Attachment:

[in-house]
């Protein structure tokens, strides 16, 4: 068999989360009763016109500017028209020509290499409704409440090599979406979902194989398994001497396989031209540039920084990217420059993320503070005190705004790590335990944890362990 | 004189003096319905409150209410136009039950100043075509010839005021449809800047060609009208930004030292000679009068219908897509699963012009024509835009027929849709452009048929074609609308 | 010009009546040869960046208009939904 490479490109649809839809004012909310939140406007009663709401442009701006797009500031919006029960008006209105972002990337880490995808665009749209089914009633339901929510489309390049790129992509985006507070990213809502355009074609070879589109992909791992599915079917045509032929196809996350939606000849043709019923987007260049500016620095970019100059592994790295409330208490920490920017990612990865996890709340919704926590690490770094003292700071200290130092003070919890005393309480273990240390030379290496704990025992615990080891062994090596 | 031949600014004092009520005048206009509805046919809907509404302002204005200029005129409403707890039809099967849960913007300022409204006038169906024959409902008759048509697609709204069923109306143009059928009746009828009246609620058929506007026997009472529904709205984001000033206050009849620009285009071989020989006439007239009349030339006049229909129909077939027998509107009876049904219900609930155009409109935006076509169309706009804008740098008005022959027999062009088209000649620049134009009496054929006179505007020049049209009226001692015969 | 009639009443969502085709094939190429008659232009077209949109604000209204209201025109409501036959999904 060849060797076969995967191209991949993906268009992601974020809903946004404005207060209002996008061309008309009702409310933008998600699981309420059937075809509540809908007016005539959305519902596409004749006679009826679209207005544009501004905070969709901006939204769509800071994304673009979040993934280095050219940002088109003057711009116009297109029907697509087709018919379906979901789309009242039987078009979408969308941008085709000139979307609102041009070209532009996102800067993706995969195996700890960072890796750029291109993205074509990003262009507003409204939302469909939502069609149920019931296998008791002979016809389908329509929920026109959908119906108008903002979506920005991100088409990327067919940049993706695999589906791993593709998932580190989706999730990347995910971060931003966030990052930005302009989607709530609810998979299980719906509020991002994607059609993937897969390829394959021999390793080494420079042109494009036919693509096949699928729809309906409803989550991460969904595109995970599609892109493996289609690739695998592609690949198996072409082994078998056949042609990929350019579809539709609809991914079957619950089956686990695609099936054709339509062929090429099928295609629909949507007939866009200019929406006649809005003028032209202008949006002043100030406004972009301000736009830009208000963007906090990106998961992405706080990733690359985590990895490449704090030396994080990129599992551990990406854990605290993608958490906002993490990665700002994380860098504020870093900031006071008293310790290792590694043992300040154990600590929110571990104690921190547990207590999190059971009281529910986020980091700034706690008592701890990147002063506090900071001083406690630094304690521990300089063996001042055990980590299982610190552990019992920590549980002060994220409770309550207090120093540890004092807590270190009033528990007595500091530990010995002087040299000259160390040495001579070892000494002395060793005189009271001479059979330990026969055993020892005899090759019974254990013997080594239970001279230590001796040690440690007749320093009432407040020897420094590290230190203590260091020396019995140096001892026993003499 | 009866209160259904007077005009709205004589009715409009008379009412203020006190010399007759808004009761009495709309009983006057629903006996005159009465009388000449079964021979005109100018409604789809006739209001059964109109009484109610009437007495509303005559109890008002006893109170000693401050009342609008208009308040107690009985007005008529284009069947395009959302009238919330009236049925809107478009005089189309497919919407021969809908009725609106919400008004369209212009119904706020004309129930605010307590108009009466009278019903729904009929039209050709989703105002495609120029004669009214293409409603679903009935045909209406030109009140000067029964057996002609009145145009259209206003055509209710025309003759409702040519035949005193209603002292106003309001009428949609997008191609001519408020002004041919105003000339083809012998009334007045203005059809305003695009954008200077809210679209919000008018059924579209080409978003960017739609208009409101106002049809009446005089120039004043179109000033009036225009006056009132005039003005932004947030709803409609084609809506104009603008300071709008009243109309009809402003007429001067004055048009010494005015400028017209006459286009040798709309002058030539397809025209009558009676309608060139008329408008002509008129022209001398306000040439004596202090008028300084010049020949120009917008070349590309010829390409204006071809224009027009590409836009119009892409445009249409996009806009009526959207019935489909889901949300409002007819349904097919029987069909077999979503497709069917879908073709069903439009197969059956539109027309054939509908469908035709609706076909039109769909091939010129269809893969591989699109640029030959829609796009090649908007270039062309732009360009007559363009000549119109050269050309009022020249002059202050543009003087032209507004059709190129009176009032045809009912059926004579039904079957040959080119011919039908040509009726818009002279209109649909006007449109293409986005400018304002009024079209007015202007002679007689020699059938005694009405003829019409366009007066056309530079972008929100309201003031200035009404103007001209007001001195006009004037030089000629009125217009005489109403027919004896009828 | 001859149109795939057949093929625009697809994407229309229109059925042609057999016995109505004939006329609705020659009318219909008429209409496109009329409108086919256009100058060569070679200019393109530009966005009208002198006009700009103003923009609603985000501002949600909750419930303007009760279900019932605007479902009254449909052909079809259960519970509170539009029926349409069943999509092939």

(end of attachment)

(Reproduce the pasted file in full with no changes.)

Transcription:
[in-house]
């Protein structure tokens, strides 16, 4: 068999989360009763016109500017028209020509290499409704409440090599979406979902194989398994001497396989031209540039920084990217420059993320503070005190705004790590335990944890362990 | 004189003096319905409150209410136009039950100043075509010839005021449809800047060609009208930004030292000679009068219908897509699963012009024509835009027929849709452009048929074609609308 | 010009009546040869960046208009939904 490479490109649809839809004012909310939140406007009663709401442009701006797009500031919006029960008006209105972002990337880490995808665009749209089914009633339901929510489309390049790129992509985006507070990213809502355009074609070879589109992909791992599915079917045509032929196809996350939606000849043709019923987007260049500016620095970019100059592994790295409330208490920490920017990612990865996890709340919704926590690490770094003292700071200290130092003070919890005393309480273990240390030379290496704990025992615990080891062994090596 | 031949600014004092009520005048206009509805046919809907509404302002204005200029005129409403707890039809099967849960913007300022409204006038169906024959409902008759048509697609709204069923109306143009059928009746009828009246609620058929506007026997009472529904709205984001000033206050009849620009285009071989020989006439007239009349030339006049229909129909077939027998509107009876049904219900609930155009409109935006076509169309706009804008740098008005022959027999062009088209000649620049134009009496054929006179505007020049049209009226001692015969 | 009639009443969502085709094939190429008659232009077209949109604000209204209201025109409501036959999904 060849060797076969995967191209991949993906268009992601974020809903946004404005207060209002996008061309008309009702409310933008998600699981309420059937075809509540809908007016005539959305519902596409004749006679009826679209207005544009501004905070969709901006939204769509800071994304673009979040993934280095050219940002088109003057711009116009297109029907697509087709018919379906979901789309009242039987078009979408969308941008085709000139979307609102041009070209532009996102800067993706995969195996700890960072890796750029291109993205074509990003262009507003409204939302469909939502069609149920019931296998008791002979016809389908329509929920026109959908119906108008903002979506920005991100088409990327067919940049993706695999589906791993593709998932580190989706999730990347995910971060931003966030990052930005302009989607709530609810998979299980719906509020991002994607059609993937897969390829394959021999390793080494420079042109494009036919693509096949699928729809309906409803989550991460969904595109995970599609892109493996289609690739695998592609690949198996072409082994078998056949042609990929350019579809539709609809991914079957619950089956686990695609099936054709339509062929090429099928295609629909949507007939866009200019929406006649809005003028032209202008949006002043100030406004972009301000736009830009208000963007906090990106998961992405706080990733690359985590990895490449704090030396994080990129599992551990990406854990605290993608958490906002993490990665700002994380860098504020870093900031006071008293310790290792590694043992300040154990600590929110571990104690921190547990207590999190059971009281529910986020980091700034706690008592701890990147002063506090900071001083406690630094304690521990300089063996001042055990980590299982610190552990019992920590549980002060994220409770309550207090120093540890004092807590270190009033528990007595500091530990010995002087040299000259160390040495001579070892000494002395060793005189009271001479059979330990026969055993020892005899090759019974254990013997080594239970001279230590001796040690440690007749320093009432407040020897420094590290230190203590260091020396019995140096001892026993003499 | 009866209160259904007077005009709205004589009715409009008379009412203020006190010399007759808004009761009495709309009983006057629903006996005159009465009388000449079964021979005109100018409604789809006739209001059964109109009484109610009437007495509303005559109890008002006893109170000693401050009342609008208009308040107690009985007005008529284009069947395009959302009238919330009236049925809107478009005089189309497919919407021969809908009725609106919400008004369209212009119904706020004309129930605010307590108009009466009278019903729904009929039209050709989703105002495609120029004669009214293409409603679903009935045909209406030109009140000067029964057996002609009145145009259209206003055509209710025309003759409702040519035949005193209603002292106003309001009428949609997008191609001519408020002004041919105003000339083809012998009334007045203005059809305003695009954008200077809210679209919000008018059924579209080409978003960017739609208009409101106002049809009446005089120039004043179109000033009036225009006056009132005039003005932004947030709803409609084609809506104009603008300071709008009243109309009809402003007429001067004055048009010494005015400028017209006459286009040798709309002058030539397809025209009558009676309608060139008329408008002509008129022209001398306000040439004596202090008028300084010049020949120009917008070349590309010829390409204006071809224009027009590409836009119009892409445009249409996009806009009526959207019935489909889901949300409002007819349904097919029987069909077999979503497709069917879908073709069903439009197969059956539109027309054939509908469908035709609706076909039109769909091939010129269809893969591989699109640029030959829609796009090649908007270039062309732009360009007559363009000549119109050269050309009022020249002059202050543009003087032209507004059709190129009176009032045809009912059926004579039904079957040959080119011919039908040509009726818009002279209109649909006007449109293409986005400018304002009024079209007015202007002679007689020699059938005694009405003829019409366009007066056309530079972008929100309201003031200035009404103007001209007001001195006009004037030089000629009125217009005489109403027919004896009828 | 001859149109795939057949093929625009697809994407229309229109059925042609057999016995109505004939006329609705020659009318219909008429209409496109009329409108086919256009100058060569070679200019393109530009966005009208002198006009700009103003923009609603985000501002949600909750419930303007009760279900019932605007479902009254449909052909079809259960519970509170539009029926349409069943999509092939």